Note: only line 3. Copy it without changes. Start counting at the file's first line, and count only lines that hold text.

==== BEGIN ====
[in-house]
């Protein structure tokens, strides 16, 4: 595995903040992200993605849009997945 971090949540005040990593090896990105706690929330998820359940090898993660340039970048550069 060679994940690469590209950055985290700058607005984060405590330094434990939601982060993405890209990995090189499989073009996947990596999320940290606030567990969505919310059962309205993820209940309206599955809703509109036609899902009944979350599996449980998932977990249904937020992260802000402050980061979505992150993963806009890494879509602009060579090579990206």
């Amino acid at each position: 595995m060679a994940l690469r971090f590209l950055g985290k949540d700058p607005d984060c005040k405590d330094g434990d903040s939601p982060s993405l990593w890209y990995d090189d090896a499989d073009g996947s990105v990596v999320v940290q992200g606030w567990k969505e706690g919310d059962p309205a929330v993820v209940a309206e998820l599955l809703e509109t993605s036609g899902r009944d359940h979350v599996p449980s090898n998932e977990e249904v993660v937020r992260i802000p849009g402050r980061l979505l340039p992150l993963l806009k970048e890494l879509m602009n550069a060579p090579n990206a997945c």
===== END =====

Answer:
């Amino acid at each position: 595995m060679a994940l690469r971090f590209l950055g985290k949540d700058p607005d984060c005040k405590d330094g434990d903040s939601p982060s993405l990593w890209y990995d090189d090896a499989d073009g996947s990105v990596v999320v940290q992200g606030w567990k969505e706690g919310d059962p309205a929330v993820v209940a309206e998820l599955l809703e509109t993605s036609g899902r009944d359940h979350v599996p449980s090898n998932e977990e249904v993660v937020r992260i802000p849009g402050r980061l979505l340039p992150l993963l806009k970048e890494l879509m602009n550069a060579p090579n990206a997945c």